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Connecting Females and their Bodies

Connecting Females and their Bodies
From going to work with a painful infection to not feeling comfortable enough to talk with your doctor about your vaginal condition. From feeling ashamed about your period to struggling through vaginal infections or more serious complications without any knowledge or health assistance. These are health issues that females all around the world face once during their lives. For some, this could happen every year. For some, this could happen many times within a single year.

Alma targets the barriers that stop females from reaching out to resources or professional help during health crises. These crises are mostly caused by a lack of quality education in health and sexuality, religious taboos and cultural restrictions. Alma’s aim is to empower females to take control of their bodies and to provide education on how to interiorise health changes. By taking advantage of this knowledge, along with support from health experts and other females that share similar experiences, females may take actions that are in line with what is best for their health. In doing so, we can normalise intimate health issues and bring many others closer to solutions.

Not every female’s story is the same. Wanting to gather female-centred material (information) of our own before Alma becomes a reality, we started organizing workshops in Rio de Janeiro (Brasil), Milano (Italy), Bangkok (Thailand), Basel (Switzerland), Penang (Malaysia) and Favara (Sicily, Italy, online).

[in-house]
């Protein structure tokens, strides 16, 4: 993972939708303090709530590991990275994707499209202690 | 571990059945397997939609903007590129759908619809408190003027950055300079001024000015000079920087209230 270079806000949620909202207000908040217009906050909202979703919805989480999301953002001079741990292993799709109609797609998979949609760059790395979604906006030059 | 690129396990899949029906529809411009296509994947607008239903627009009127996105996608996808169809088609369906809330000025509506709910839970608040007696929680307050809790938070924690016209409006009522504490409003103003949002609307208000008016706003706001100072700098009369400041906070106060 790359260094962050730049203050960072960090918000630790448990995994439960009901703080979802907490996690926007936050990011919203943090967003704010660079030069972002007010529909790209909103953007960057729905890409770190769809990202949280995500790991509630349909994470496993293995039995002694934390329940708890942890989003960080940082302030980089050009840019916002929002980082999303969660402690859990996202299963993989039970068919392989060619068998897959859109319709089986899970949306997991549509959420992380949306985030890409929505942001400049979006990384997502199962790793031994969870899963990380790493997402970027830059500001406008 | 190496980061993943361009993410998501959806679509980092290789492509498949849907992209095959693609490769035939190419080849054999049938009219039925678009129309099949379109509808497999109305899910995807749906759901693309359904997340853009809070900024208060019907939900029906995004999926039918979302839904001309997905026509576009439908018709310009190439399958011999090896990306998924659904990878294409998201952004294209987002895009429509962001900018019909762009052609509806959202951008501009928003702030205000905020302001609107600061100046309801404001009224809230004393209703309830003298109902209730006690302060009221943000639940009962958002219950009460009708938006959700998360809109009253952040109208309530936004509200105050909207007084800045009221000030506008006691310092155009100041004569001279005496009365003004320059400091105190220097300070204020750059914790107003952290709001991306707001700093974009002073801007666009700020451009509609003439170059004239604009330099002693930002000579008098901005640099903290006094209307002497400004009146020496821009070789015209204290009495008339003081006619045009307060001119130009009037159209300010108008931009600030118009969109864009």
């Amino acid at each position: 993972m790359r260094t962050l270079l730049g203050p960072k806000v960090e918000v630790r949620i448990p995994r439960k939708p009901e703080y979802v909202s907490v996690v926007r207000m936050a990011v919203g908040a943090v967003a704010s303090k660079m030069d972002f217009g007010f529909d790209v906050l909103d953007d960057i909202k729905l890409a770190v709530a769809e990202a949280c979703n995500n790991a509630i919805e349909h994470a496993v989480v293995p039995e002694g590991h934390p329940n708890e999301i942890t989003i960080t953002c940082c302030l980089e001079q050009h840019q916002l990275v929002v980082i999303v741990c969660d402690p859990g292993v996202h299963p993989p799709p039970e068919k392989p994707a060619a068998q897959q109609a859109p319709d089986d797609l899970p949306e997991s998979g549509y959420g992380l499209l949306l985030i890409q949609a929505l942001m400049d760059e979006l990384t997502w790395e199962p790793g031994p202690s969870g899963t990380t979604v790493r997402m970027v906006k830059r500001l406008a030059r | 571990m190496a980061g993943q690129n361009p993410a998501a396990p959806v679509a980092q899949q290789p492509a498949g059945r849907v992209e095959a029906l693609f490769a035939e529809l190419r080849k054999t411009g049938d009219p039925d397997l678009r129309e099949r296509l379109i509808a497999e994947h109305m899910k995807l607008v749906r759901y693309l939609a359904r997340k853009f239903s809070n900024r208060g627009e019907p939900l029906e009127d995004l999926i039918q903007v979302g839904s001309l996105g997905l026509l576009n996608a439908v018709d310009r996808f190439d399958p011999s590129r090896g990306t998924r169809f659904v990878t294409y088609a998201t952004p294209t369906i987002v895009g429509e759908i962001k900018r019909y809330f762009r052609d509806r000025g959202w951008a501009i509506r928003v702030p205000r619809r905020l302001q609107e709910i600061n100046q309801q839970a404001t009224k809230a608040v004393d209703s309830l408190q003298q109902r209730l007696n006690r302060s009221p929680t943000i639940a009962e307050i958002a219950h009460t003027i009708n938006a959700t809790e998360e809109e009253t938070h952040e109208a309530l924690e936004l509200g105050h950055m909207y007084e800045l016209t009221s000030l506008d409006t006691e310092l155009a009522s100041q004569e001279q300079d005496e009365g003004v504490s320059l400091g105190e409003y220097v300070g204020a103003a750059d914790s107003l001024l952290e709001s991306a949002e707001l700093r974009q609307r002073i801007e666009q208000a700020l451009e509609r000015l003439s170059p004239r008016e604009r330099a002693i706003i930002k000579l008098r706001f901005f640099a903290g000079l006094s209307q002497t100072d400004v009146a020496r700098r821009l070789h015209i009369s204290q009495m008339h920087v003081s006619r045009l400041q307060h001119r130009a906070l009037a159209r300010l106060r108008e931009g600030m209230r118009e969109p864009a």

For these workshops, we requested the help of UX designers to develop trust exercises, sharing activities and a comfortable environment to help females to share their experiences. We also got invaluable insight and direction from two sociologists recommended by the Re-Fream team, on the language used to address participants and the correct way to gain trust and confidence in such a delicate topic as vaginal infections. These workshops were a success and allowed us to gather a lot of information and ideas from the participants that later on would be used on the User Experience of Alma itself. 

Through our workshops, we realised that all females are subject to sociocultural taboos and prejudices regarding their bodies and health, independent of their individual backgrounds.

However, there were noticeable differences from country to country due to superstitions and the primary educational level on this matter. For most of the females, the main sources of information were their female role models, their families and close friends, with whom they maintained a level of openness in communication. However, we found that in many situations, it was in fact the partner of the female who spoke out about health issues, incentivising greater proactivity in engaging with health problems. We must always keep in mind that a culture may be very restrictive, manifesting or suppressing behaviours based on stigma. As a consequence, many females may neither be able to take care of themselves nor open up and address their situation.

With Alma, we wanted to be as inclusive as possible, considering all perceptions regarding the use of technology in the context of intimate health issues.

We found that the conversations that came up during the workshops gave us meaningful insights that were necessary for defining a holistic product that females all over the world could appreciate. By carefully examining the emotions surrounding intimate health, we started to find a direction for a fashion design that could communicate how data should feel like and how we are connected to our bodies.